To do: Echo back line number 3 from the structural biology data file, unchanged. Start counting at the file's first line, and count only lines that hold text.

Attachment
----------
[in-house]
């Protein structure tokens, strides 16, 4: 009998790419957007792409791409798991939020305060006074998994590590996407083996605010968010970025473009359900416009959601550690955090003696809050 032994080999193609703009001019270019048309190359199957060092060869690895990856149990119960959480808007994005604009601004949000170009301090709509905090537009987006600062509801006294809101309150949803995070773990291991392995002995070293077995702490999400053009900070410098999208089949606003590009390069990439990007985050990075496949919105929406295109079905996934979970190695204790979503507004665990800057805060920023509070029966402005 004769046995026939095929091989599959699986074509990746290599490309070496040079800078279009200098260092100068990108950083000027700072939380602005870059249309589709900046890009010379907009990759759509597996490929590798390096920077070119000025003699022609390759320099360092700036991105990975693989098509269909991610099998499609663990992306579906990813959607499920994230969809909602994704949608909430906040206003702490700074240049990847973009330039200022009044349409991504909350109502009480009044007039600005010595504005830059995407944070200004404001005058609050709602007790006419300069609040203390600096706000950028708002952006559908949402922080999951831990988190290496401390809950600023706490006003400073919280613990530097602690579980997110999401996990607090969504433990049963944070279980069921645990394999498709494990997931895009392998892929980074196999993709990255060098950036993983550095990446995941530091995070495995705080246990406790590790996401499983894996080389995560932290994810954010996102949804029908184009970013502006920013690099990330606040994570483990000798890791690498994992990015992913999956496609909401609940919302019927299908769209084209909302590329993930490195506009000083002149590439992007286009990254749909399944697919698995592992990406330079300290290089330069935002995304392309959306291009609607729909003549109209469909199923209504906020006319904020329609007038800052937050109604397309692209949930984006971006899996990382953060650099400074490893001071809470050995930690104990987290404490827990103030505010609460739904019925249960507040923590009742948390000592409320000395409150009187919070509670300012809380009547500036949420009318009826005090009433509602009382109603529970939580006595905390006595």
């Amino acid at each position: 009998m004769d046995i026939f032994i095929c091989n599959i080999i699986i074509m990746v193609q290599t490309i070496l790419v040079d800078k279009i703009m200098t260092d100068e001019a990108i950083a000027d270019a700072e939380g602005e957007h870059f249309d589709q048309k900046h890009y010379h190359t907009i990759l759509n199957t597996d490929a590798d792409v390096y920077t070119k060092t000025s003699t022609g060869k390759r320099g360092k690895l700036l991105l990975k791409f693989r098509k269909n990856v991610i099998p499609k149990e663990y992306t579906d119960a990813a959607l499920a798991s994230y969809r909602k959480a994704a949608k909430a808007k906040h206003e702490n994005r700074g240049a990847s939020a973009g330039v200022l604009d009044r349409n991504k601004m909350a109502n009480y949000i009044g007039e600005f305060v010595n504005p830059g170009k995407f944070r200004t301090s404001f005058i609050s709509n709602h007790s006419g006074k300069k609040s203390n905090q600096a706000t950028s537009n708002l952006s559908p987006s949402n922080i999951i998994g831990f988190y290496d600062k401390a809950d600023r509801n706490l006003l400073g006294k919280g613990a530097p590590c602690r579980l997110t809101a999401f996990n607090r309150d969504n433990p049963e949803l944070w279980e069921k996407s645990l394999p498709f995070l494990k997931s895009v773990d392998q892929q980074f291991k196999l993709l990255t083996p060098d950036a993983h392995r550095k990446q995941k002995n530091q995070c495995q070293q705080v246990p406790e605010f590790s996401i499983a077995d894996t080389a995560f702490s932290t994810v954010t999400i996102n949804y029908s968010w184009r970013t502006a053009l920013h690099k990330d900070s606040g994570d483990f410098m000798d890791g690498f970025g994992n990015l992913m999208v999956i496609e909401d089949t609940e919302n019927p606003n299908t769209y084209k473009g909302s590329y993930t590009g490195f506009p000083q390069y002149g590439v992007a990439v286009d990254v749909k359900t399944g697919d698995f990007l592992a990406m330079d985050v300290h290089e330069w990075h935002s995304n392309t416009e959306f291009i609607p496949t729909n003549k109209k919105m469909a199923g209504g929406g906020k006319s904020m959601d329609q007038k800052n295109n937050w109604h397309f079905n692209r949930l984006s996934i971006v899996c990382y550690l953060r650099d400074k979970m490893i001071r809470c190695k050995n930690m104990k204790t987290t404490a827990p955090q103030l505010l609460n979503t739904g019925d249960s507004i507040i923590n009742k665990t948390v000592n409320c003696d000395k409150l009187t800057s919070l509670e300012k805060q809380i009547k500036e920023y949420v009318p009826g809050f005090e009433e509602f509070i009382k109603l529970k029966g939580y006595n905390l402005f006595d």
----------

């Amino acid at each position: 009998m004769d046995i026939f032994i095929c091989n599959i080999i699986i074509m990746v193609q290599t490309i070496l790419v040079d800078k279009i703009m200098t260092d100068e001019a990108i950083a000027d270019a700072e939380g602005e957007h870059f249309d589709q048309k900046h890009y010379h190359t907009i990759l759509n199957t597996d490929a590798d792409v390096y920077t070119k060092t000025s003699t022609g060869k390759r320099g360092k690895l700036l991105l990975k791409f693989r098509k269909n990856v991610i099998p499609k149990e663990y992306t579906d119960a990813a959607l499920a798991s994230y969809r909602k959480a994704a949608k909430a808007k906040h206003e702490n994005r700074g240049a990847s939020a973009g330039v200022l604009d009044r349409n991504k601004m909350a109502n009480y949000i009044g007039e600005f305060v010595n504005p830059g170009k995407f944070r200004t301090s404001f005058i609050s709509n709602h007790s006419g006074k300069k609040s203390n905090q600096a706000t950028s537009n708002l952006s559908p987006s949402n922080i999951i998994g831990f988190y290496d600062k401390a809950d600023r509801n706490l006003l400073g006294k919280g613990a530097p590590c602690r579980l997110t809101a999401f996990n607090r309150d969504n433990p049963e949803l944070w279980e069921k996407s645990l394999p498709f995070l494990k997931s895009v773990d392998q892929q980074f291991k196999l993709l990255t083996p060098d950036a993983h392995r550095k990446q995941k002995n530091q995070c495995q070293q705080v246990p406790e605010f590790s996401i499983a077995d894996t080389a995560f702490s932290t994810v954010t999400i996102n949804y029908s968010w184009r970013t502006a053009l920013h690099k990330d900070s606040g994570d483990f410098m000798d890791g690498f970025g994992n990015l992913m999208v999956i496609e909401d089949t609940e919302n019927p606003n299908t769209y084209k473009g909302s590329y993930t590009g490195f506009p000083q390069y002149g590439v992007a990439v286009d990254v749909k359900t399944g697919d698995f990007l592992a990406m330079d985050v300290h290089e330069w990075h935002s995304n392309t416009e959306f291009i609607p496949t729909n003549k109209k919105m469909a199923g209504g929406g906020k006319s904020m959601d329609q007038k800052n295109n937050w109604h397309f079905n692209r949930l984006s996934i971006v899996c990382y550690l953060r650099d400074k979970m490893i001071r809470c190695k050995n930690m104990k204790t987290t404490a827990p955090q103030l505010l609460n979503t739904g019925d249960s507004i507040i923590n009742k665990t948390v000592n409320c003696d000395k409150l009187t800057s919070l509670e300012k805060q809380i009547k500036e920023y949420v009318p009826g809050f005090e009433e509602f509070i009382k109603l529970k029966g939580y006595n905390l402005f006595d």